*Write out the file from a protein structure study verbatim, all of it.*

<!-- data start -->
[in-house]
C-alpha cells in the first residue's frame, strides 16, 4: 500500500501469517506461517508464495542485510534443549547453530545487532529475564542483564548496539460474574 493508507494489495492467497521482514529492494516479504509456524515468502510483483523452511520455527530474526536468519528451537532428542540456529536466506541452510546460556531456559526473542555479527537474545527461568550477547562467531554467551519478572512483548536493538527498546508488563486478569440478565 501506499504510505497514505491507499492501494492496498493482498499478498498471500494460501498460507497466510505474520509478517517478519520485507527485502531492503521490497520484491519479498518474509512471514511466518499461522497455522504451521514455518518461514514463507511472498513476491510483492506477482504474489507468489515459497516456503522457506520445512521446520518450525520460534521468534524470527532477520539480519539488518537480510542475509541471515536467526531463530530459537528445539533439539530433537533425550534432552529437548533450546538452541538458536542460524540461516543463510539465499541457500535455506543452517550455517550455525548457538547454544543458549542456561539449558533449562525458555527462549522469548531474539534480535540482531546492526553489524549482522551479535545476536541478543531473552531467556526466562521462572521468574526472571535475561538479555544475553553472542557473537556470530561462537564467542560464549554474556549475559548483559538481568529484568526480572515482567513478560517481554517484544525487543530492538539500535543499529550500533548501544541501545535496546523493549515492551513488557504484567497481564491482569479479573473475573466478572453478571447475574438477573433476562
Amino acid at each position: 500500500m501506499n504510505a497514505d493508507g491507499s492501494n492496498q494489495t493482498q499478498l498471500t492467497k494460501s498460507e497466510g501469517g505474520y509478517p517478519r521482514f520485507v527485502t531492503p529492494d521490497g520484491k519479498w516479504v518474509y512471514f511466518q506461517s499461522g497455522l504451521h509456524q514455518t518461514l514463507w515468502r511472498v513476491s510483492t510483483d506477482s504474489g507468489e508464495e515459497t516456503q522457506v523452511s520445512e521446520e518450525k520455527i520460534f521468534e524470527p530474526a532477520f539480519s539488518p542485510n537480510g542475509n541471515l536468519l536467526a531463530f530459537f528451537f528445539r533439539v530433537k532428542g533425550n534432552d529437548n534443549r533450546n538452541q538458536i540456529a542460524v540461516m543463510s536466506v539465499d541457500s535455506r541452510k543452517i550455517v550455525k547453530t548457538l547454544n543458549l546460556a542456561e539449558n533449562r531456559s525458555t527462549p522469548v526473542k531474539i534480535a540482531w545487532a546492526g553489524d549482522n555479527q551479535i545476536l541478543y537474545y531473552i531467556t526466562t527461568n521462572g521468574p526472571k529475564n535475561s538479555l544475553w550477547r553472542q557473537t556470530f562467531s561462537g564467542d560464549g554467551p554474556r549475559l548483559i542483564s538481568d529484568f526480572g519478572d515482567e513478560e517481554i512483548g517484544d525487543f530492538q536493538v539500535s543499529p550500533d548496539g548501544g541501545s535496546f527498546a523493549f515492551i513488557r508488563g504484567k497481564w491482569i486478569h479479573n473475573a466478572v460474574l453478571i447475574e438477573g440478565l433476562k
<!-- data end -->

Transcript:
[in-house]
C-alpha cells in the first residue's frame, strides 16, 4: 500500500501469517506461517508464495542485510534443549547453530545487532529475564542483564548496539460474574 493508507494489495492467497521482514529492494516479504509456524515468502510483483523452511520455527530474526536468519528451537532428542540456529536466506541452510546460556531456559526473542555479527537474545527461568550477547562467531554467551519478572512483548536493538527498546508488563486478569440478565 501506499504510505497514505491507499492501494492496498493482498499478498498471500494460501498460507497466510505474520509478517517478519520485507527485502531492503521490497520484491519479498518474509512471514511466518499461522497455522504451521514455518518461514514463507511472498513476491510483492506477482504474489507468489515459497516456503522457506520445512521446520518450525520460534521468534524470527532477520539480519539488518537480510542475509541471515536467526531463530530459537528445539533439539530433537533425550534432552529437548533450546538452541538458536542460524540461516543463510539465499541457500535455506543452517550455517550455525548457538547454544543458549542456561539449558533449562525458555527462549522469548531474539534480535540482531546492526553489524549482522551479535545476536541478543531473552531467556526466562521462572521468574526472571535475561538479555544475553553472542557473537556470530561462537564467542560464549554474556549475559548483559538481568529484568526480572515482567513478560517481554517484544525487543530492538539500535543499529550500533548501544541501545535496546523493549515492551513488557504484567497481564491482569479479573473475573466478572453478571447475574438477573433476562
Amino acid at each position: 500500500m501506499n504510505a497514505d493508507g491507499s492501494n492496498q494489495t493482498q499478498l498471500t492467497k494460501s498460507e497466510g501469517g505474520y509478517p517478519r521482514f520485507v527485502t531492503p529492494d521490497g520484491k519479498w516479504v518474509y512471514f511466518q506461517s499461522g497455522l504451521h509456524q514455518t518461514l514463507w515468502r511472498v513476491s510483492t510483483d506477482s504474489g507468489e508464495e515459497t516456503q522457506v523452511s520445512e521446520e518450525k520455527i520460534f521468534e524470527p530474526a532477520f539480519s539488518p542485510n537480510g542475509n541471515l536468519l536467526a531463530f530459537f528451537f528445539r533439539v530433537k532428542g533425550n534432552d529437548n534443549r533450546n538452541q538458536i540456529a542460524v540461516m543463510s536466506v539465499d541457500s535455506r541452510k543452517i550455517v550455525k547453530t548457538l547454544n543458549l546460556a542456561e539449558n533449562r531456559s525458555t527462549p522469548v526473542k531474539i534480535a540482531w545487532a546492526g553489524d549482522n555479527q551479535i545476536l541478543y537474545y531473552i531467556t526466562t527461568n521462572g521468574p526472571k529475564n535475561s538479555l544475553w550477547r553472542q557473537t556470530f562467531s561462537g564467542d560464549g554467551p554474556r549475559l548483559i542483564s538481568d529484568f526480572g519478572d515482567e513478560e517481554i512483548g517484544d525487543f530492538q536493538v539500535s543499529p550500533d548496539g548501544g541501545s535496546f527498546a523493549f515492551i513488557r508488563g504484567k497481564w491482569i486478569h479479573n473475573a466478572v460474574l453478571i447475574e438477573g440478565l433476562k